BYEDD: Prayer Twist

Today’s Baptiste Yoga Every Damn Day pose is:  Prayer Twist or Parivrtta Utkatasana.

Prayer Twist Start in Chair pose. Bring your hands together at the chest, and twist from the waist. The waist twisting motion is similar to Twisting Crescent.  Hands are pressed together equally.  Hips should be equal or lower than the shoulders.  Also, be sure to look down at the knees, and make sure they are even.  Pressing the thighs in together and pushing the hips back will correct this also.

The studio where I teach recently had a 10 day meditation challenge.  I honestly was a tad nervous about it because my meditation practice has pretty much disappeared.  I keep a pretty regular asana practice which I find easy to maintain, but since my teacher training, I haven’t really tried to seriously meditate on my own.  It isn’t due to a lack of knowledge.  To be honest, it’s just hard.

Well, that’s not entirely true.  The concept of meditation is simple:  sit in silence.  When thoughts arise, focus on the breath instead of following any one train of thought.  Then, a song will pop into your head, and you try very hard to listen to physical sounds of the breath instead of that song.  The song will remain.  You might start getting agitated at yourself, your brain, that damn song, and they all persist.  The problem isn’t the song, or the thoughts, or even the feelings about those thoughts.  It’s the attachment to some belief that the world is in our control; that we should be able to get that song out of our head; that this shouldn’t be that hard.  But it is hard.  It is hard to keep coming back to something when you don’t feel you perform at it well, and the fact that you feel that you aren’t doing it right is precisely why you should keep doing it.  Meditation is a practice in confronting the darkest parts of oneself, and by dark I don’t mean “bad.”  The dark parts are the parts we do not see.  They are unknown to us.  Meditation shows you that you may not be as patient as you thought, or as calm as you hoped.  It’s a practice in confronting the whole self, every single day.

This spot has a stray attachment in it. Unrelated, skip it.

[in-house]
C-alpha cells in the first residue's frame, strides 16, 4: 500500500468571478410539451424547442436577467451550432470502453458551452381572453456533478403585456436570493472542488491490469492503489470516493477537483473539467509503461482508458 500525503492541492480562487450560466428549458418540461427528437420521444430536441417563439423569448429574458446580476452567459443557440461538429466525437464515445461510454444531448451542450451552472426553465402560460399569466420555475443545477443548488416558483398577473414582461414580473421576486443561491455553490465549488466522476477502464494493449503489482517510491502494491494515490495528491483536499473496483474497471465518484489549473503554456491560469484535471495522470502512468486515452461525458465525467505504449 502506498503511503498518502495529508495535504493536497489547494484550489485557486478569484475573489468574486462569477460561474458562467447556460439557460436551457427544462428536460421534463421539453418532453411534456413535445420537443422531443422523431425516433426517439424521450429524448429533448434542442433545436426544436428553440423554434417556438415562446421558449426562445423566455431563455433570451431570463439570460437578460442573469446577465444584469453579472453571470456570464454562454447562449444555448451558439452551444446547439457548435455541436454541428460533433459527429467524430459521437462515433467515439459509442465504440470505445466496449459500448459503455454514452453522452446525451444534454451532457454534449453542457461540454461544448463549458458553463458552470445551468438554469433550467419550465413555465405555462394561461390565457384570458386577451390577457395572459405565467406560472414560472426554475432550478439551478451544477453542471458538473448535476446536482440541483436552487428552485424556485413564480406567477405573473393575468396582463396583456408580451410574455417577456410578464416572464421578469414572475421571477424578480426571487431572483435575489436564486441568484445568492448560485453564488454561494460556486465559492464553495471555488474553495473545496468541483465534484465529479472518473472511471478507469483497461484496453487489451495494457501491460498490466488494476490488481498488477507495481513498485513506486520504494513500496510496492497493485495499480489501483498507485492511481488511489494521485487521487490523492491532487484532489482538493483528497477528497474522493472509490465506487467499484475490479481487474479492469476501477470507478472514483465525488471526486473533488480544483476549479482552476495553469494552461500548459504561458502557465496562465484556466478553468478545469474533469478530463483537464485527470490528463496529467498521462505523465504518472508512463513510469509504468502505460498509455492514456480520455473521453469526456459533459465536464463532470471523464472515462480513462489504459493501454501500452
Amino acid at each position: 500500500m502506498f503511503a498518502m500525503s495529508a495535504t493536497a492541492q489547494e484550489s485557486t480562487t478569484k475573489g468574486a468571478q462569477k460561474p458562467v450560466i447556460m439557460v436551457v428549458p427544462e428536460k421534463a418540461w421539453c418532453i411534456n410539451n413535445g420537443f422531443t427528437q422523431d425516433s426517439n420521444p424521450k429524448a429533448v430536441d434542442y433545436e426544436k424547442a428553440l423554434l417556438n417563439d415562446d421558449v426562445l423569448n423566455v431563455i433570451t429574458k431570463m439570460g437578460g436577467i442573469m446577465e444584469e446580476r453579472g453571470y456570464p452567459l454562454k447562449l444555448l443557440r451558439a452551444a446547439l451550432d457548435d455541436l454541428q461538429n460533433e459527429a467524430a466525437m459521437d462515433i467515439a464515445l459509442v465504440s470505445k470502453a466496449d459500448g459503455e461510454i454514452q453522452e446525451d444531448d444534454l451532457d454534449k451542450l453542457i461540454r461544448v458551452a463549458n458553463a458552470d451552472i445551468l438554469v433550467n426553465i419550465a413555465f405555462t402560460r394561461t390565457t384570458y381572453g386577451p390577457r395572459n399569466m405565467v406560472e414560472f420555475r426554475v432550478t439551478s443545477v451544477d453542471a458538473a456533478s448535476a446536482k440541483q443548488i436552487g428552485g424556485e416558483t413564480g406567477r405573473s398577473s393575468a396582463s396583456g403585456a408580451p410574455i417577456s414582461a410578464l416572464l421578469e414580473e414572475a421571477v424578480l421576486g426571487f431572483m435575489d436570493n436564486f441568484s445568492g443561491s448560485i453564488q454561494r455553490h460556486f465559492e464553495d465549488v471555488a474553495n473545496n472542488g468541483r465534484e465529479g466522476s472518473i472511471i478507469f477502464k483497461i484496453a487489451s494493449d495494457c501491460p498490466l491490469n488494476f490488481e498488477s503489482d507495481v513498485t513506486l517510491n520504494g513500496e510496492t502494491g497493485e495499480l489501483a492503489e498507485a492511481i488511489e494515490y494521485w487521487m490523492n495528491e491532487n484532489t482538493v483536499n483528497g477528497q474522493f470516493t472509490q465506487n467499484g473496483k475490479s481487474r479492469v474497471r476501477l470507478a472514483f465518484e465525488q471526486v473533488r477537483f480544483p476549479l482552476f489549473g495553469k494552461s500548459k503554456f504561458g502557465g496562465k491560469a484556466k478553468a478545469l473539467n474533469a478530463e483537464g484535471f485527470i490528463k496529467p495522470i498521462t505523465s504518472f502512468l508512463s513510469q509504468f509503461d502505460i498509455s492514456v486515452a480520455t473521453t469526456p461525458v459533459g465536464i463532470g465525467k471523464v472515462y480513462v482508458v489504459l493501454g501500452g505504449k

I read a story that Pema Chodron told about her teacher, Chogyam Trungpa.  He asked her how her meditation practice was going, and she replied that it was getting difficult.  He told her that life was like a wave of the ocean that knocks you down.  You are face down in the sand.  Water is in your nose.  Sand is in your mouth.  As soon as you start to get up, another wave comes along and knocks you back down.  She fully expected him to tell her that it eventually would get better, but he didn’t.  So, she asked him, “Is that all there is?”  and he said, “Well, maybe after a little while, the waves just seem smaller.”

This morning I completed my daily yoga practice, and at the end I meditated.  My mind raced.  There was a song in my head the entire time that is actually still there.   I never achieved mental stillness throughout the whole time, but I don’t think the point of my practice is to get mentally still.  The point is to not have stillness and be with that.  Feel unpleasantness and be okay.  I am to feel the crash of the waves until they just seem smaller.

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